close

A*DESK has been offering since 2002 contents about criticism and contemporary art. A*DESK has become consolidated thanks to all those who have believed in the project, all those who have followed us, debating, participating and collaborating. Many people have collaborated with A*DESK, and continue to do so. Their efforts, knowledge and belief in the project are what make it grow internationally. At A*DESK we have also generated work for over one hundred professionals in culture, from small collaborations with reviews and classes, to more prolonged and intense collaborations.

At A*DESK we believe in the need for free and universal access to culture and knowledge. We want to carry on being independent, remaining open to more ideas and opinions. If you believe in A*DESK, we need your backing to be able to continue. You can now participate in the project by supporting it. You can choose how much you want to contribute to the project.

You can decide how much you want to bring to the project.

Magazine

10 February 2020
Iconography and open mouths

Antonio Ortega

Montse Badia sent me an e-mail asking me to talk about a piece that I considered iconic.

As I am very obedient, I immediately started thinking about possible works that would respond to that quality, that of being iconic.

So I suddenly realized that I didn’t know what qualities made a piece iconic. It seemed to me that the literalness of the iconic meaning was not what I later applied to distinguish iconic works from those that were not; that is, I don’t think Montse asked me which work in the history of art had been the most effective in becoming a sign, and that, furthermore, this sign had the capacity to be recognized by many as an element that glossed over an artist, a moment, a context or an artistic movement. I think Montse preferred that I present to her an example of a work of art that had the capacity to be memorable.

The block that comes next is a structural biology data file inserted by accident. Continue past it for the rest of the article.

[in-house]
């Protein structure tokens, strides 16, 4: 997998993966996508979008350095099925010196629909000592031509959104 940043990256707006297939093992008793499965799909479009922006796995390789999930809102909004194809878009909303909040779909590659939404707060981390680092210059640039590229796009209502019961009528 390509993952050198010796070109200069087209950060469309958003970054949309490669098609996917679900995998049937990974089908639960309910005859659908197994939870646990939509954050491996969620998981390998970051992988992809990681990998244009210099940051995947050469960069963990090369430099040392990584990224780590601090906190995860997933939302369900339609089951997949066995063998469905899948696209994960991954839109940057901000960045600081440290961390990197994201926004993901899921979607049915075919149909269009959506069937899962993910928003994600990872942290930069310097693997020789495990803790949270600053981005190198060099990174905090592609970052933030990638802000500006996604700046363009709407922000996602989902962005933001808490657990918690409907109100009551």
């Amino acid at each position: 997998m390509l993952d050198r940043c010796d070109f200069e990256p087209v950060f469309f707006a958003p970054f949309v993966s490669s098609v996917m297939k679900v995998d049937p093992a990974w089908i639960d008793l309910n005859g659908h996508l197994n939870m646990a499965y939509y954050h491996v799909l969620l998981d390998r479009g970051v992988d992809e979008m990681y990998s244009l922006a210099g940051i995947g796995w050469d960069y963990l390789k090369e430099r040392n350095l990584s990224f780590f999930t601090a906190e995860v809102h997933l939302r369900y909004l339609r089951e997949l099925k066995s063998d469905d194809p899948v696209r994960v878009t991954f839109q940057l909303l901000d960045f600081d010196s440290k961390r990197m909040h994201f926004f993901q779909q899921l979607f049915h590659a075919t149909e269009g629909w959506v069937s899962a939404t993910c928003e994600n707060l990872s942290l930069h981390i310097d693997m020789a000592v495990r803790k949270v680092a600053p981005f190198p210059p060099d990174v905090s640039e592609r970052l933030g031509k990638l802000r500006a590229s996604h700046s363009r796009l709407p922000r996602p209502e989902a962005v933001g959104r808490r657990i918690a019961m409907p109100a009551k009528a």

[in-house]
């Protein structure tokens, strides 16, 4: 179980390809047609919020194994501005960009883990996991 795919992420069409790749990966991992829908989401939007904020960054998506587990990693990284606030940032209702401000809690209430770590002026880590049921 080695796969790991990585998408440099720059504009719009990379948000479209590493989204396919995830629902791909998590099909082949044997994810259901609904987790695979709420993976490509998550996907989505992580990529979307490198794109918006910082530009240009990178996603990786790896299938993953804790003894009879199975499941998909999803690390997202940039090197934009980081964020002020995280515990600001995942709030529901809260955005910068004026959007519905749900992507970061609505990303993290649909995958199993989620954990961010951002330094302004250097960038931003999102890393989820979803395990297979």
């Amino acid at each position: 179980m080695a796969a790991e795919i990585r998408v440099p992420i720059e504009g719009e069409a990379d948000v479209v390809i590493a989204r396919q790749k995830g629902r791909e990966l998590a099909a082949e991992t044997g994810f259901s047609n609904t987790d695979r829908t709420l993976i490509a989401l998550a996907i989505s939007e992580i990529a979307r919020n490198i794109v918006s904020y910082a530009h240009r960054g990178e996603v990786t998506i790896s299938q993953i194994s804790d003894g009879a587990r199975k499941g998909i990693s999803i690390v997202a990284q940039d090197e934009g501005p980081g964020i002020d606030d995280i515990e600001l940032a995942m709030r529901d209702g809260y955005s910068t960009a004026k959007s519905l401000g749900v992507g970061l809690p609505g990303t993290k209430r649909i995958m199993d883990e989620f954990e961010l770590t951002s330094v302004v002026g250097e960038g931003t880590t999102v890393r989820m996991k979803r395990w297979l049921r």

I kept making ranquings in my head. Trying to answer, of all the works I had seen, which one had managed to impact indelibly on my memory. In the absence of a better criterion for measuring the impact I had received from a work, I considered it a good idea to try to remember which one had impressed me the most. So, all those works that appealed to the intellect and those that participated in the relationship with a context, fell off the list.

And I decided that the work that would have left me with my mouth open would be my iconic work.

Well, in 1996 Tere Recarens presented the work Terremoto in La Capella with shelves full of glass and glassware, supported by unstable platforms that formed a circuit through which the exhibition could be viewed.

In 2005 the gallery Toni Tàpies published a book entitled heitere weitere polterei which contains most of the works that Tere Recarens had done up to then. One of the works is Terremoto. On a page of the book there is a photo of a general vision of the exhibition, on the next page there are 6 photos: the four lower ones are images of the activation of the piece, in them Miquel Baixas appears running and causing many of the glass objects to fall to the ground where they break into pieces and in the two upper ones (I imagine Tere looking at old recordings and photographs, looking for images of the public to see how they were affected by so much noise) I appear, with my eyes and mouth wide open.

Tere Recarens’ Terremoto is, without a doubt, my iconic piece.

 

Antonio Ortega is an artist and professor. On one occasion he was asked how it was that he liked to write and yet he did not like to read, to which he replied that for the same reason he liked to talk rather than to listen. Perhaps that is the reason why, whenever possible, he derives his artistic practice into lecture format.

Articles

10 February 2020

Iconography and open mouths

30 July 2019

Amateurism

close
close
close
"A desk is a dangerous place from which to watch the world" (John Le Carré)